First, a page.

Fields already broke out two years ago, when he was the AP’s Big 12 Defensive Player of the Year as a true freshman. A suspension followed by season ending foot surgery turned Fields’ sophomore campaign into a disaster. But by all accounts, Fields was his old self again this spring, and seems primed to have a dominating season.

But which of these defensive ends will have the most dominating 2014 season?

We put the question to you via our weekly Big 12 poll.
Before Texas begins its first season under Charlie Strong, we're taking a deep dive into all the talent he inherits in 2014. Our Burnt Orange Breakdown series takes a closer look at each scholarship player returning this fall and what we can expect from him. We're going down the roster from No. 1 Shiro Davis all the way to No. 99 Desmond Jackson.

No. 85 M.J. McFarland
Junior tight end


Recruitment rewind: A four-star tight end from El Dorado High out in El Paso, McFarland's decision was supposed to come down to Texas and Texas Tech. But he took a junior day visit to UT in 2010, locked in his commitment and never looked back. McFarland put up 2,604 receiving yards and 39 TDs at El Dorado and was able to enroll early at Texas in the spring of 2011.

Career so far: McFarland redshirted in 2011 and walked into some big expectations as a redshirt freshman. He hauled in eight passes for 125 yards and one touchdown in 12 games (four starts) that year, but he suffered a concussion late in the season. McFarland was relegated to a more limited role last fall and did not record a catch in the 11 games he played.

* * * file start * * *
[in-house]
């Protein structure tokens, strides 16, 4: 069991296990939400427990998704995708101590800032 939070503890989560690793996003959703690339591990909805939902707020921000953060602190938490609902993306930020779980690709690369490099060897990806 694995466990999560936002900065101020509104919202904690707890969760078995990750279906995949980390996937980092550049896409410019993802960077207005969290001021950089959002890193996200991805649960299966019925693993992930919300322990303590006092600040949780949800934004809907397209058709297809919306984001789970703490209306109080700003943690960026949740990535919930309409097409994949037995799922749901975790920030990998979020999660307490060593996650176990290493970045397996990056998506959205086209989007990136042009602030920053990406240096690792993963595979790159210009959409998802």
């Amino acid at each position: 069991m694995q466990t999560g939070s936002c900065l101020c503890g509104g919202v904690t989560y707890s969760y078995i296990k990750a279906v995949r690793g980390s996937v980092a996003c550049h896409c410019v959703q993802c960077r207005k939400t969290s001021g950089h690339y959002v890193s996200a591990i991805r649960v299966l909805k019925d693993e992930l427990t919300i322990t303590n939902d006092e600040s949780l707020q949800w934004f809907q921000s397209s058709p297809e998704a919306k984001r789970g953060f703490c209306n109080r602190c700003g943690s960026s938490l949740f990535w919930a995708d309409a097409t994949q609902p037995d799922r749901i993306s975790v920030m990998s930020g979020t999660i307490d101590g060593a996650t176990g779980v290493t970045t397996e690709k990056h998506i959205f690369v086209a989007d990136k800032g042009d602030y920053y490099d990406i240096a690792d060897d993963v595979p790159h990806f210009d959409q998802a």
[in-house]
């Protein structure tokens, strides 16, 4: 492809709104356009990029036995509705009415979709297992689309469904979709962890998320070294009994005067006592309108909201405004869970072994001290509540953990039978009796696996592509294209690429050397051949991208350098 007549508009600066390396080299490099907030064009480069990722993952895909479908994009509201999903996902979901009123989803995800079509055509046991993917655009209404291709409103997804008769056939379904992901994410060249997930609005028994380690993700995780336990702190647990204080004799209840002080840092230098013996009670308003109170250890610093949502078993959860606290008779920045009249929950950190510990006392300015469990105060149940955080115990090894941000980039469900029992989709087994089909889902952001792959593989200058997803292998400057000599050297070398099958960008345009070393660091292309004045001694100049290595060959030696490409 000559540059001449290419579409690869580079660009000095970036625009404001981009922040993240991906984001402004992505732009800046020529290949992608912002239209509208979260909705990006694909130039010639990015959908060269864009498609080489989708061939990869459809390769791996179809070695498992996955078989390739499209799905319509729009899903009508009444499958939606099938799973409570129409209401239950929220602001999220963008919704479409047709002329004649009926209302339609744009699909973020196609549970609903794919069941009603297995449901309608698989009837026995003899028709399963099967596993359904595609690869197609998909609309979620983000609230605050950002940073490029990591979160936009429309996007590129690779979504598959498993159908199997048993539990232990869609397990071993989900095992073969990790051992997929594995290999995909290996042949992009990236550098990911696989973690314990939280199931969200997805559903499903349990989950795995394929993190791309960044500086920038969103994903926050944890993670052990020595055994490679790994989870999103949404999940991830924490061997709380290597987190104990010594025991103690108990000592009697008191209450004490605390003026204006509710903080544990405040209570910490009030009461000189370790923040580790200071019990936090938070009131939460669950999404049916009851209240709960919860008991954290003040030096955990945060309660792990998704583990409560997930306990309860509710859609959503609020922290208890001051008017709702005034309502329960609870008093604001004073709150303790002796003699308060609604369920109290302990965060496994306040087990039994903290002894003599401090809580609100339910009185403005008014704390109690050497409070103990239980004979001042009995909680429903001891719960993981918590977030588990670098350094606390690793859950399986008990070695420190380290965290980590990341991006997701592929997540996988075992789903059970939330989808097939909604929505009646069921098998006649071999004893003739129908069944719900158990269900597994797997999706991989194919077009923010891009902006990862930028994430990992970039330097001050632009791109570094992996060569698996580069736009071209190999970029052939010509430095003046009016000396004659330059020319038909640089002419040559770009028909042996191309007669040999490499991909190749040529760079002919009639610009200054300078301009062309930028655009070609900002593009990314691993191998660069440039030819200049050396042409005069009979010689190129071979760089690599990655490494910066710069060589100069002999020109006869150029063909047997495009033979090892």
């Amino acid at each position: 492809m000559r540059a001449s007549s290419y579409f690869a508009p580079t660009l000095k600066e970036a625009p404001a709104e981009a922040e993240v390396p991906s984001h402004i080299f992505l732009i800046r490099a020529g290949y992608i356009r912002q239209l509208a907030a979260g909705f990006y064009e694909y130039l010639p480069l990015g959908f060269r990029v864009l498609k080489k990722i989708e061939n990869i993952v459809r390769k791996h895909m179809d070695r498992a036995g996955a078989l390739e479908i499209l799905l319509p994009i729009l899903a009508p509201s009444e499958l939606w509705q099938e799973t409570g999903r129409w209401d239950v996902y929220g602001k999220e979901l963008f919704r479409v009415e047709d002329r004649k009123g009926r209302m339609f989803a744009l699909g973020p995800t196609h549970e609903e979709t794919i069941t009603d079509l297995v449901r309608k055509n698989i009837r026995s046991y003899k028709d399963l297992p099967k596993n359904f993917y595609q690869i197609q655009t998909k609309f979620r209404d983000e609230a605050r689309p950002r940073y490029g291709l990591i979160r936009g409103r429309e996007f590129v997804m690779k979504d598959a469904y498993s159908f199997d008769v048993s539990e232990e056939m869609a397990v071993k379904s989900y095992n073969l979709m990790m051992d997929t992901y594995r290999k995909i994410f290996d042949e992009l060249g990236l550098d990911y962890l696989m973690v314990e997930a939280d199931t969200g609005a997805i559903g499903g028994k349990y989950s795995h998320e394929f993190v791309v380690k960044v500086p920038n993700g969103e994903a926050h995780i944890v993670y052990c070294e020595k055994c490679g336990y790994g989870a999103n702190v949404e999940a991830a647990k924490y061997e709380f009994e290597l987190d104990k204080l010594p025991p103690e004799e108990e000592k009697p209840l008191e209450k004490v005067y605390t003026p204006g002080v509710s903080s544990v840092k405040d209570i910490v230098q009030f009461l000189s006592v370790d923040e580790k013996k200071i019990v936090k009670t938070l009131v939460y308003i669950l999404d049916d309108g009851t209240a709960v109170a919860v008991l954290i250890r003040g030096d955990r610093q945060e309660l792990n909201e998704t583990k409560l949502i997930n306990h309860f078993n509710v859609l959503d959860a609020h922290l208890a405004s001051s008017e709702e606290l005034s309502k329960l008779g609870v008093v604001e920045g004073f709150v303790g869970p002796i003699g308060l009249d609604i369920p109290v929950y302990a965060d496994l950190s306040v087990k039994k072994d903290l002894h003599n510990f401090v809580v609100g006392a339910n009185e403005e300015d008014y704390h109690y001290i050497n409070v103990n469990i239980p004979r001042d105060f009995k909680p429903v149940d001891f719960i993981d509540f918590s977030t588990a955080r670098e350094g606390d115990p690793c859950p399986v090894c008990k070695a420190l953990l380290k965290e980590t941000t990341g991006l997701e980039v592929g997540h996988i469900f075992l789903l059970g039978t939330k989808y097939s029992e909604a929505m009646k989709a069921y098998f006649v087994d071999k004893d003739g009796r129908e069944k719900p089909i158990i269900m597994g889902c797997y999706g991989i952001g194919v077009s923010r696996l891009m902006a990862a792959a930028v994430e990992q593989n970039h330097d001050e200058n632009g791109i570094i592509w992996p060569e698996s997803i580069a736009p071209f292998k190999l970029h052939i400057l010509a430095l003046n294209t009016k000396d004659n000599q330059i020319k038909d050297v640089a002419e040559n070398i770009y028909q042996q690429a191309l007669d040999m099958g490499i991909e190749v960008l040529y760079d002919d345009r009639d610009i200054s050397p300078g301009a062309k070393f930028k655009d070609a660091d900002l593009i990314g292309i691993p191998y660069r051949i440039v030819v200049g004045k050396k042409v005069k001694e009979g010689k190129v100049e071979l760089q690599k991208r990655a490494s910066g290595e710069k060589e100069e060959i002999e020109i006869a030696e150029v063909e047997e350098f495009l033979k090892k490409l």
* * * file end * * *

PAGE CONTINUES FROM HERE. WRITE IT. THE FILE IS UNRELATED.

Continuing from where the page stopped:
Best-case scenario for 2014: For years, McFarland has been trying to live up to the hype that he could be the Longhorns' next great tight end, its next Jermichael Finley. He hasn't come close to that bar yet, but there's still time for McFarland to become a weapon over the middle. He can be Texas' best pass-catcher at tight end and could get a lot more looks if he breaks back into the starting lineup. After all, Louisville's top tight end last year (Gerald Christian) did get 36 targets and finished with 426 yards and four TDs.

Worst-case scenario for 2014: Geoff Swaim and Greg Daniels have a leg up on McFarland in the tight end room, even with Daniels missing spring ball, and it's entirely possible juco transfer Blake Whiteley rises up and becomes the superior receiver of the group. Simply put, McFarland has to put in a lot of work this summer and has fall camp to prove he deserves to be on the field ahead of that trio.

Future expectations: Swaim and Daniels are both seniors, and Texas does not have a tight end committed for next year. Unless another juco transfer or a game-changer like ESPN 300 TE Will Gragg comes on board, that's going to mean a McFarland-Whiteley tandem in 2015. There's plenty of untapped, unrefined potential in McFarland. If the new staff is able to coax it out of him this fall, an already deep receiving corps gets much better.